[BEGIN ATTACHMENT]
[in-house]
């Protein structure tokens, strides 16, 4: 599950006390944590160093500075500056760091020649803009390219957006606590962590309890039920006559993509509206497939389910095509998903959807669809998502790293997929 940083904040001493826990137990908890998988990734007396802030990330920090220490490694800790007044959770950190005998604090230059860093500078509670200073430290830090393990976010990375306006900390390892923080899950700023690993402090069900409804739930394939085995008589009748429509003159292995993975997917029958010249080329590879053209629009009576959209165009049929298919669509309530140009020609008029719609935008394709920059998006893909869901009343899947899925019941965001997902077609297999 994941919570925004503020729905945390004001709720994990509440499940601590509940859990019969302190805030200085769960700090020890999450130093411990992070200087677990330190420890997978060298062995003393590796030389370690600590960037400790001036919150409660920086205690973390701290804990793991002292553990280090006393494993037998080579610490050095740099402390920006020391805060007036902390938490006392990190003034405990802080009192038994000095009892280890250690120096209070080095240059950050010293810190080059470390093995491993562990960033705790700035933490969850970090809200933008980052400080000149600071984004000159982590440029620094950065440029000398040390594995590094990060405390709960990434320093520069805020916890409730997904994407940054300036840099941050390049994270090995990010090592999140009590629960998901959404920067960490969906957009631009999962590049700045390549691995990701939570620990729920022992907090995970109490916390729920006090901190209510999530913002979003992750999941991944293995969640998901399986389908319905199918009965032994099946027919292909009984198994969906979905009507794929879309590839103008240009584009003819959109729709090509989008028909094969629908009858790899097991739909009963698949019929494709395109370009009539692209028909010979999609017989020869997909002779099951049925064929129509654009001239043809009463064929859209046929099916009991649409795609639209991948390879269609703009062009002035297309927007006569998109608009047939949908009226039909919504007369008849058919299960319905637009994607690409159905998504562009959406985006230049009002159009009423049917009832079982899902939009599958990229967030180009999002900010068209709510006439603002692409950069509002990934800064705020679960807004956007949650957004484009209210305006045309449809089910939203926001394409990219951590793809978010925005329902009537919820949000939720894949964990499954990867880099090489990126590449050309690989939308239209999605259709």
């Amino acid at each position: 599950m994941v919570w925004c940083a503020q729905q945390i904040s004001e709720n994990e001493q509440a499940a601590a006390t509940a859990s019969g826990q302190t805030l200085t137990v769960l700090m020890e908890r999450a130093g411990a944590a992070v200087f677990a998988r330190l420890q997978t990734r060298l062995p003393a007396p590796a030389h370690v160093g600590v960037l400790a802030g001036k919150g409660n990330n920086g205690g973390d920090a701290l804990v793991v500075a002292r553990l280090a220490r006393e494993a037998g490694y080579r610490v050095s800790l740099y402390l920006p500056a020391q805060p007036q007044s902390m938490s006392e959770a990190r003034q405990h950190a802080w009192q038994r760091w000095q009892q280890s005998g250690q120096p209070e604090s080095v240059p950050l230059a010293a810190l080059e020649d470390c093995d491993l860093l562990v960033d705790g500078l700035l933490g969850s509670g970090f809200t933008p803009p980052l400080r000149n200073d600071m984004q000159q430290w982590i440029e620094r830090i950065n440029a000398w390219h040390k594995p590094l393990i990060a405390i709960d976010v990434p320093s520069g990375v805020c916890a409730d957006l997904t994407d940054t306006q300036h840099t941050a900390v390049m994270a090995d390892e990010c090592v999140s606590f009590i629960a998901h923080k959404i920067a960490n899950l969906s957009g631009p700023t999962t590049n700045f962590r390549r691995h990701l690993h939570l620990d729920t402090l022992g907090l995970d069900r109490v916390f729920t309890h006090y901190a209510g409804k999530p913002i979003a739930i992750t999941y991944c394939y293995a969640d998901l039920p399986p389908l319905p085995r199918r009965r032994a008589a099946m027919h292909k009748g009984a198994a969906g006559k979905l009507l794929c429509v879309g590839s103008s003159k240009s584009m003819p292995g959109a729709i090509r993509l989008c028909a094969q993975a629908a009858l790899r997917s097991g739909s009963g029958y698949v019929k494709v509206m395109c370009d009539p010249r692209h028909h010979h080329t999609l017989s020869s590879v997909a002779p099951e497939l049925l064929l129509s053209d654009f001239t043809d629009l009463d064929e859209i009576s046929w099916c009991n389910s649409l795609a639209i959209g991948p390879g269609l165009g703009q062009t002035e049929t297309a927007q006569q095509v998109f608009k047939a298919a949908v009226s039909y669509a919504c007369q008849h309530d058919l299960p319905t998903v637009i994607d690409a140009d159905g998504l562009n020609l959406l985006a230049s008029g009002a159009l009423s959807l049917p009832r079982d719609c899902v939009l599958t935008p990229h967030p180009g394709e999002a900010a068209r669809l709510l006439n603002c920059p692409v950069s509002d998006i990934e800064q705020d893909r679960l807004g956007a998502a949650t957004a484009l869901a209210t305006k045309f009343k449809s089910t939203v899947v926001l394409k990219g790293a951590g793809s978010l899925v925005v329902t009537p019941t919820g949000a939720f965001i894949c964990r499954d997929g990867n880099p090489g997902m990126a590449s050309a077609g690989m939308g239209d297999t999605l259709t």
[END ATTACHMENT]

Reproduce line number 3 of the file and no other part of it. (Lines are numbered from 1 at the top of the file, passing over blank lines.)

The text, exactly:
């Amino acid at each position: 599950m994941v919570w925004c940083a503020q729905q945390i904040s004001e709720n994990e001493q509440a499940a601590a006390t509940a859990s019969g826990q302190t805030l200085t137990v769960l700090m020890e908890r999450a130093g411990a944590a992070v200087f677990a998988r330190l420890q997978t990734r060298l062995p003393a007396p590796a030389h370690v160093g600590v960037l400790a802030g001036k919150g409660n990330n920086g205690g973390d920090a701290l804990v793991v500075a002292r553990l280090a220490r006393e494993a037998g490694y080579r610490v050095s800790l740099y402390l920006p500056a020391q805060p007036q007044s902390m938490s006392e959770a990190r003034q405990h950190a802080w009192q038994r760091w000095q009892q280890s005998g250690q120096p209070e604090s080095v240059p950050l230059a010293a810190l080059e020649d470390c093995d491993l860093l562990v960033d705790g500078l700035l933490g969850s509670g970090f809200t933008p803009p980052l400080r000149n200073d600071m984004q000159q430290w982590i440029e620094r830090i950065n440029a000398w390219h040390k594995p590094l393990i990060a405390i709960d976010v990434p320093s520069g990375v805020c916890a409730d957006l997904t994407d940054t306006q300036h840099t941050a900390v390049m994270a090995d390892e990010c090592v999140s606590f009590i629960a998901h923080k959404i920067a960490n899950l969906s957009g631009p700023t999962t590049n700045f962590r390549r691995h990701l690993h939570l620990d729920t402090l022992g907090l995970d069900r109490v916390f729920t309890h006090y901190a209510g409804k999530p913002i979003a739930i992750t999941y991944c394939y293995a969640d998901l039920p399986p389908l319905p085995r199918r009965r032994a008589a099946m027919h292909k009748g009984a198994a969906g006559k979905l009507l794929c429509v879309g590839s103008s003159k240009s584009m003819p292995g959109a729709i090509r993509l989008c028909a094969q993975a629908a009858l790899r997917s097991g739909s009963g029958y698949v019929k494709v509206m395109c370009d009539p010249r692209h028909h010979h080329t999609l017989s020869s590879v997909a002779p099951e497939l049925l064929l129509s053209d654009f001239t043809d629009l009463d064929e859209i009576s046929w099916c009991n389910s649409l795609a639209i959209g991948p390879g269609l165009g703009q062009t002035e049929t297309a927007q006569q095509v998109f608009k047939a298919a949908v009226s039909y669509a919504c007369q008849h309530d058919l299960p319905t998903v637009i994607d690409a140009d159905g998504l562009n020609l959406l985006a230049s008029g009002a159009l009423s959807l049917p009832r079982d719609c899902v939009l599958t935008p990229h967030p180009g394709e999002a900010a068209r669809l709510l006439n603002c920059p692409v950069s509002d998006i990934e800064q705020d893909r679960l807004g956007a998502a949650t957004a484009l869901a209210t305006k045309f009343k449809s089910t939203v899947v926001l394409k990219g790293a951590g793809s978010l899925v925005v329902t009537p019941t919820g949000a939720f965001i894949c964990r499954d997929g990867n880099p090489g997902m990126a590449s050309a077609g690989m939308g239209d297999t999605l259709t």